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Aug 14, 2019 3:02 AM
(1058 views)

Hello,

I may have a trivial question, however I have not find an answer anywhere else.

I am runing a linear regression model with standard least squares (DOE made with DSD). In the Parameter Estimates table (in the attached picture) t Ratios and p-values (Prob > ItI) can be seen for each included effect in the model. I wonder what is t critical in the test or to put in another way what is the **used number of degrees of freedom** for the two sided t-test with 5 % of signifance level.

With trial and error I figured it out that it is the number of degrees of freedom used for Error. It also seem odd to me, that the probabilites form F ratio are the same as from t ratio. Could you please explain the logic behind it? Why not all degress of freedom are being used (16 in example instead of 11)?

Thanks, Danijel

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Created:
Aug 14, 2019 4:24 AM
| Last Modified: Aug 14, 2019 4:25 AM
(1049 views)
| Posted in reply to message from Danijel_V 08-14-2019

You should look at the Statistic Details chapter in **Help** > **Books** > **Fitting Linear Models**.

The *t* ratios use the error DF. You can use the JSL function **q = t Quantile( probability, df )** to obtain the 'critical' quantile. Use *p*/2 for the two-sided case. See **Help** > **Scripting Index** > **Functions** > **Probability** > **t Quantile**.

In the case of a balanced design (your case), the *F* ratios and *t* ratios test the same hypothesis. So the *F* ratio is the square of the *t* ratio. They must yield the same *p* value in this special case.

You do not understand 'degrees of freedom.' The sum of squares includes more terms than the amount of independent information. So the DF correct for that in the mean squares. If you estimated 15 parameters, for example, you would have only 1 DF of independent information left to assess the estimates. You cannot '*eat your cake and have it, too*.'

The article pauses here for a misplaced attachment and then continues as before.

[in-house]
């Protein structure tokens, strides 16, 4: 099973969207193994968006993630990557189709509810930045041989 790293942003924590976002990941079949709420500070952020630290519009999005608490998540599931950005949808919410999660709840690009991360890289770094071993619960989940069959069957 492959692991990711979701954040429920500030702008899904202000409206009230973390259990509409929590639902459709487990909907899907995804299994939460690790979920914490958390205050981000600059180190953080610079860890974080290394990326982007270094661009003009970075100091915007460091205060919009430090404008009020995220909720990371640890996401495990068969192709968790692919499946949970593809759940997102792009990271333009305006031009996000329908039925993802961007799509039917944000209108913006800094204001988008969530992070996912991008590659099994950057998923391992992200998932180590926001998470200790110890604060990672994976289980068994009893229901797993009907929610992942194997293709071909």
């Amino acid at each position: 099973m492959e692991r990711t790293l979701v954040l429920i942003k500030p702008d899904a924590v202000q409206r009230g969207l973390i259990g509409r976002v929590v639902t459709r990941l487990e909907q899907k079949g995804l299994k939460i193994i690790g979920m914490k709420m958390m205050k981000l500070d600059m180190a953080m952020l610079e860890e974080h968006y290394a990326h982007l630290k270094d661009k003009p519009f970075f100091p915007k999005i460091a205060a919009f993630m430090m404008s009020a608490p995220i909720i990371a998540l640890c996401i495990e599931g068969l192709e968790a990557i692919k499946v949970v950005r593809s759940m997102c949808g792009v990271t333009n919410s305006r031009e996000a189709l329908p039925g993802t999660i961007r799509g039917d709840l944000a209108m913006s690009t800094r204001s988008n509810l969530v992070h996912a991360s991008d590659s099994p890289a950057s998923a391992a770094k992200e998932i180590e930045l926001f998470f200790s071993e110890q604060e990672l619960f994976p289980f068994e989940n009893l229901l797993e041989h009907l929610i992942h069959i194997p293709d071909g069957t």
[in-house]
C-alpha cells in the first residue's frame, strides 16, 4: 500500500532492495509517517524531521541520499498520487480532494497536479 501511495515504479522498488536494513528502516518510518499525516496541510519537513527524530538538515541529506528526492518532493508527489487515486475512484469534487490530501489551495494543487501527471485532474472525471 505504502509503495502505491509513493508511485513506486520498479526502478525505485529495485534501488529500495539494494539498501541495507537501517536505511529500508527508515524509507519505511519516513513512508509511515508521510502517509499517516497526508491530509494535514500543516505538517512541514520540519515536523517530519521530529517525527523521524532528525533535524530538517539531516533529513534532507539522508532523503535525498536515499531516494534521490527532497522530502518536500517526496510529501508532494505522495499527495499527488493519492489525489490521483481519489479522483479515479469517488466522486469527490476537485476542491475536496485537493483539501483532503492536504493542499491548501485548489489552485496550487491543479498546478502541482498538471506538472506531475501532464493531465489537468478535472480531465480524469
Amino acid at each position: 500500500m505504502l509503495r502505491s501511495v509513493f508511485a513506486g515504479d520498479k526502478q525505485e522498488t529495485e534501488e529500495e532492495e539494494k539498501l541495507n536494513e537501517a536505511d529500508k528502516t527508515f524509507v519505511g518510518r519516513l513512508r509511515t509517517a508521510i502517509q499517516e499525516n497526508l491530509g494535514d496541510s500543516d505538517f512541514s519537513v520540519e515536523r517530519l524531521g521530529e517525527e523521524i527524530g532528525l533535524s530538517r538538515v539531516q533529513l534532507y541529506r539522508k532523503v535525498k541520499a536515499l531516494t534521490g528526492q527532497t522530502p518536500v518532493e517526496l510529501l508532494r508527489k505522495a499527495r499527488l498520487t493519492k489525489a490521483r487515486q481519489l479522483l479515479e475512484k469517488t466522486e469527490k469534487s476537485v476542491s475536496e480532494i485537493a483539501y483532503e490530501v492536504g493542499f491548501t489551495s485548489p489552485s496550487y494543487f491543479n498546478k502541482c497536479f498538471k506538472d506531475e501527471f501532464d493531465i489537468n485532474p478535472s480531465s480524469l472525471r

Learn it once, use it forever!

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Created:
Aug 14, 2019 4:24 AM
| Last Modified: Aug 14, 2019 4:25 AM
(1050 views)
| Posted in reply to message from Danijel_V 08-14-2019

You should look at the Statistic Details chapter in **Help** > **Books** > **Fitting Linear Models**.

The *t* ratios use the error DF. You can use the JSL function **q = t Quantile( probability, df )** to obtain the 'critical' quantile. Use *p*/2 for the two-sided case. See **Help** > **Scripting Index** > **Functions** > **Probability** > **t Quantile**.

In the case of a balanced design (your case), the *F* ratios and *t* ratios test the same hypothesis. So the *F* ratio is the square of the *t* ratio. They must yield the same *p* value in this special case.

You do not understand 'degrees of freedom.' The sum of squares includes more terms than the amount of independent information. So the DF correct for that in the mean squares. If you estimated 15 parameters, for example, you would have only 1 DF of independent information left to assess the estimates. You cannot '*eat your cake and have it, too*.'

Learn it once, use it forever!

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